Digital transformation

What does it mean to be a newsroom that listens?

The phone on your desk rings.

An email pops in to your inbox (several times a minute).

Someone comes to the newsroom to talk.

In each of these cases, a human is reaching out to you, and you have a choice. You can listen, really listen, or you can pray that the interruption will go away quickly because you have a ton of stuff to do. Important stuff.

The newsroom of interruptions requires powerful time management skills, to be sure. But sometimes, the most important thing you can do is listen. What we learn tells us about our community, which informs our coverage. When we rush from story to story, or we are buffeted from planning meeting to planning meeting, we’re missing valuable opportunities to listen.

Listening means getting past our defensiveness. Readers often call to complain, either about something you did or someone who has wronged them, and it’s tough to avoid reacting and dismissing. But we can learn so much more by softening our approach, taking a deep breath and listening.

In some cases, all a reader needs is someone to listen. In other cases, maybe we write a story or a blog post. Maybe we take a photo or video that means the world to the reader (and by extension, every person that reader knows).

And now we have even more tools to listen. We have comments on social media and our websites, questions that should never go unanswered.

We have analytics platforms that tell us with numbers how many people were interested in a story, how interested they were, whether they were new to our site or return often. These numbers may not feel as personal as someone speaking to you, but if you listen, they have a story to tell you, too.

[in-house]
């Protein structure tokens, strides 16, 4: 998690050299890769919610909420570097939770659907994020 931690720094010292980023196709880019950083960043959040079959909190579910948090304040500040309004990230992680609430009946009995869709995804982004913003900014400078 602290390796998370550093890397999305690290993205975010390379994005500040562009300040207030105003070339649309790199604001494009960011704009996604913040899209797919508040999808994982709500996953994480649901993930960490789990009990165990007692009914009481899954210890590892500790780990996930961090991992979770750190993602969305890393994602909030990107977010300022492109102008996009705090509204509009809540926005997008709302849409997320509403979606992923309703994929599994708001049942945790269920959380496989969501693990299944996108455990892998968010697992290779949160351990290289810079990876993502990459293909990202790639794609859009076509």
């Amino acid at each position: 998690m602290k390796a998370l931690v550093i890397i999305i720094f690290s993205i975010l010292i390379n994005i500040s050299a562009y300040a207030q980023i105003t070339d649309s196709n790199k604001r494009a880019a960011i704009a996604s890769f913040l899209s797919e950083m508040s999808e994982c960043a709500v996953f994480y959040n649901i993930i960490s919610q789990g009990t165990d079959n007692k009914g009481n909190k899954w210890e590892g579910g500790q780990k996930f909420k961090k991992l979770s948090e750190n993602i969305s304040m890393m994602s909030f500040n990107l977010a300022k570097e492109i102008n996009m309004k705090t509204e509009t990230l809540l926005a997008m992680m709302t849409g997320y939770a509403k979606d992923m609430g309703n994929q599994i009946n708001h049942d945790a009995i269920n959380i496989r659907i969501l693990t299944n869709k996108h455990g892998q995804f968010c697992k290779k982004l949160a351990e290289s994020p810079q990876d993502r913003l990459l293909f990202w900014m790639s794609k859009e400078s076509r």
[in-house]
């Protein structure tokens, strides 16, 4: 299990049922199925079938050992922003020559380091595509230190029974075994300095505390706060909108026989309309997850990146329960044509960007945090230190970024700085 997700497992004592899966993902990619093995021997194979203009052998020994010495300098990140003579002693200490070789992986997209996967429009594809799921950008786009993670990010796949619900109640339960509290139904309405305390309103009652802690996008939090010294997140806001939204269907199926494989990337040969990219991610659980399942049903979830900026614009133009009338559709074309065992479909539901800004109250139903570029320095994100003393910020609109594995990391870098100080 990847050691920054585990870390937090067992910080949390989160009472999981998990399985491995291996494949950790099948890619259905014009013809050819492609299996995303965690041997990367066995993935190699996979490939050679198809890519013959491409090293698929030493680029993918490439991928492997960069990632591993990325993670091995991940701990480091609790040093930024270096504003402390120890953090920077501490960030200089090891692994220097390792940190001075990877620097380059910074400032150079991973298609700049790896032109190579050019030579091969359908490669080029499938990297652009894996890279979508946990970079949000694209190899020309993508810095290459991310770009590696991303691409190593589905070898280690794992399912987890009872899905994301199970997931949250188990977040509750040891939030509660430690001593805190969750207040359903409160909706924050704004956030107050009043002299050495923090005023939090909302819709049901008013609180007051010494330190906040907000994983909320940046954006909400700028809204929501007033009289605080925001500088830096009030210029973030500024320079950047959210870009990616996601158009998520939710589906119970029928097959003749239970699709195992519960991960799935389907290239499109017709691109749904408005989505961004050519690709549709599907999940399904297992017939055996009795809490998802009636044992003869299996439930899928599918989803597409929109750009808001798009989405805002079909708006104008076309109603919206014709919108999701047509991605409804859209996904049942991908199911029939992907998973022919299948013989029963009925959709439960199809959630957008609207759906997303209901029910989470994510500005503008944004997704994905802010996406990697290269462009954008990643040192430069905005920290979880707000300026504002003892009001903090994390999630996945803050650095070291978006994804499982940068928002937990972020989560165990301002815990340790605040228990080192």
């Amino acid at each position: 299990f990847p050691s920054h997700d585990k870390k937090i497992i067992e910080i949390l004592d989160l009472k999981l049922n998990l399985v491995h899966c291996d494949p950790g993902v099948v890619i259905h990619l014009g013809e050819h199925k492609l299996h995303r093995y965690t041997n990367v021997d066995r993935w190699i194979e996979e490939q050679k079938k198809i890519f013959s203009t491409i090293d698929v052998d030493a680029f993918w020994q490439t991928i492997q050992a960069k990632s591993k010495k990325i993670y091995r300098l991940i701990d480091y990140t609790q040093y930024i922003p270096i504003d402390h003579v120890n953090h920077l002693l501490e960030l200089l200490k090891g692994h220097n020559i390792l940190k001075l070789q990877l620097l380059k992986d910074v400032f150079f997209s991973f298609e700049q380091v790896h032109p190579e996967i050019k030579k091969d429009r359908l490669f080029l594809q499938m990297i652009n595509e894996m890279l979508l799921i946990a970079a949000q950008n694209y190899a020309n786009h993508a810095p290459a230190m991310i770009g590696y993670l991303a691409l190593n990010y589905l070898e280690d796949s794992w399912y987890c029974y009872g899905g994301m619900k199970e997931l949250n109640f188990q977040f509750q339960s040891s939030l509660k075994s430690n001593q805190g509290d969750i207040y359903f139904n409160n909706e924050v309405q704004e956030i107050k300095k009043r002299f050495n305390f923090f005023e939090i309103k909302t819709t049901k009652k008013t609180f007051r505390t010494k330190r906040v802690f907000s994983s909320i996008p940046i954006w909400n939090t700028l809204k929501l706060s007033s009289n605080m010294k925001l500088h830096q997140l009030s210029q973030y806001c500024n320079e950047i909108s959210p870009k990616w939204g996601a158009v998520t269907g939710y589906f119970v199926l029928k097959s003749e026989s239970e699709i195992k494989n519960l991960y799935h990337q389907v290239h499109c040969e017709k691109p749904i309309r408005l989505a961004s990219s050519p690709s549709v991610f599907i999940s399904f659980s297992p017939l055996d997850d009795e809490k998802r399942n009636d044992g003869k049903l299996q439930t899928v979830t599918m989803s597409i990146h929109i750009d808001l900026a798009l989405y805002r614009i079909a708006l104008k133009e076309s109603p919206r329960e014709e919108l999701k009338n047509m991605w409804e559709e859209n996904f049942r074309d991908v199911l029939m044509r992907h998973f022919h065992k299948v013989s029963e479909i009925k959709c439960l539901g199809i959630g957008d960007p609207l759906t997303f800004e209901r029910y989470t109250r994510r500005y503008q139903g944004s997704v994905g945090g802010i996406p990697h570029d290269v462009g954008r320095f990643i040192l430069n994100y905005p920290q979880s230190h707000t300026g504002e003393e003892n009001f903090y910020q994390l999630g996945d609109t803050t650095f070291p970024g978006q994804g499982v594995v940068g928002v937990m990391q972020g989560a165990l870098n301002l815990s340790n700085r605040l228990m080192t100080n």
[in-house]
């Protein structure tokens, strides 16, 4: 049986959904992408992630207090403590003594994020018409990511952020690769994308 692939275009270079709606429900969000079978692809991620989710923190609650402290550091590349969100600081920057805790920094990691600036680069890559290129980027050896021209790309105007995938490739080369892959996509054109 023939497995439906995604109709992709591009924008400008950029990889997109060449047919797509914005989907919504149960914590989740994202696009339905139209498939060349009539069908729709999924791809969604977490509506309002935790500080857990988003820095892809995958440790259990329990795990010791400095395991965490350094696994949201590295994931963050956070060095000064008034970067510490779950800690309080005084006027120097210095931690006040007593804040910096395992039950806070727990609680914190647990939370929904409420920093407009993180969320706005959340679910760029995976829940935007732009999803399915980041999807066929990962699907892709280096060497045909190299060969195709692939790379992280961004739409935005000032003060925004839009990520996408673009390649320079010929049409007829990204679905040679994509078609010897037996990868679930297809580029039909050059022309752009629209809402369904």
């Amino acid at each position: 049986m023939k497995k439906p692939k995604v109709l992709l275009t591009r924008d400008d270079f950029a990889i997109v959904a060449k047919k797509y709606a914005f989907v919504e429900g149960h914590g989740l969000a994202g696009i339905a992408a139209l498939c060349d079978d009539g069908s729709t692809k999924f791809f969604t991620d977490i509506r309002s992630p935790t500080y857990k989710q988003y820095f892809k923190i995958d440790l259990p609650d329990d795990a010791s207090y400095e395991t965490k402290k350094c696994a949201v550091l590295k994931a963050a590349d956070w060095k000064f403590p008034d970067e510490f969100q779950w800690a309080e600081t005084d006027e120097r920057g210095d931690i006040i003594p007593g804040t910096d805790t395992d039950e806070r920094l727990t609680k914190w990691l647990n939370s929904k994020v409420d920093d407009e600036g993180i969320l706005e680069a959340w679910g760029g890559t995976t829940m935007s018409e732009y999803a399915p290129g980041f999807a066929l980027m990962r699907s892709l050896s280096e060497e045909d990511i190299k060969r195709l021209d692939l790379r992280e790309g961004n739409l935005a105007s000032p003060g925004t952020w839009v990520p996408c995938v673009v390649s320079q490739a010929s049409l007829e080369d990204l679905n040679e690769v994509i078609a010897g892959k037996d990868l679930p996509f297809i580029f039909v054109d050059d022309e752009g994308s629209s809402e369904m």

If you’re missing any of these opportunities to listen, here are a few ways to ensure a day doesn’t go by without giving you an opportunity to listen. And once this becomes a part of your day, you’ll find that your storytelling is richer, the topics you cover resonate more with your readers, and your website, your social media accounts and your newspaper reflect your community with more depth than ever before.

  1. Check analytics first thing, including mobile-specific analytics. Look for patterns that tell you what this audience wants because we know it’s hungry for news. Create reports that give you info at a glance. Talk about analytics and coverage at your morning meeting. How can you respond to what you’re learning from metrics?
  2. Check your social accounts throughout the day, and be sure you experiment with Snapchat or some form of social that helps you understand a different potential audience. Be sure to engage on these accounts every day. And ensure you have people in the newsroom who are responding to comments every day. Think about a rotation so someone is always responsible for checking for engagement.
  3. Look to social for potential story ideas. What is your audience talking about? What are your friends talking about? Get beyond thinking of stories as just a reaction to stuff that happens. I was at the Columbus Dispatch recently, and they have a short stand-up meeting in the middle of the newsroom every day in which anyone can stop by and suggest interesting story ideas. People from other departments are welcome, too.
  4. Invite people to participate in your editorial board or form a reader advisory board. Find out how GateHouse editors have reached out to underserved communities or simply listened to their readers.
  5. Respond promptly. Whether it’s a phone message, an email or a suggestion from a reader advisory board, ensure you get back to your readers. Maybe you won’t be able to give them the answers they want, but you can treat them with respect and explain your answer. For example, when someone asked me to keep their name out of the DUIs we published, I explained how important consistency is in our treatment of our community.

Maybe you rock the personal part of listening, but you’re new to the lessons of metrics. Or maybe you prefer analytics to the emotion of a person standing in front of you. Be sure to challenge yourself to use all of the tools available to listen. Your readers will thank you.

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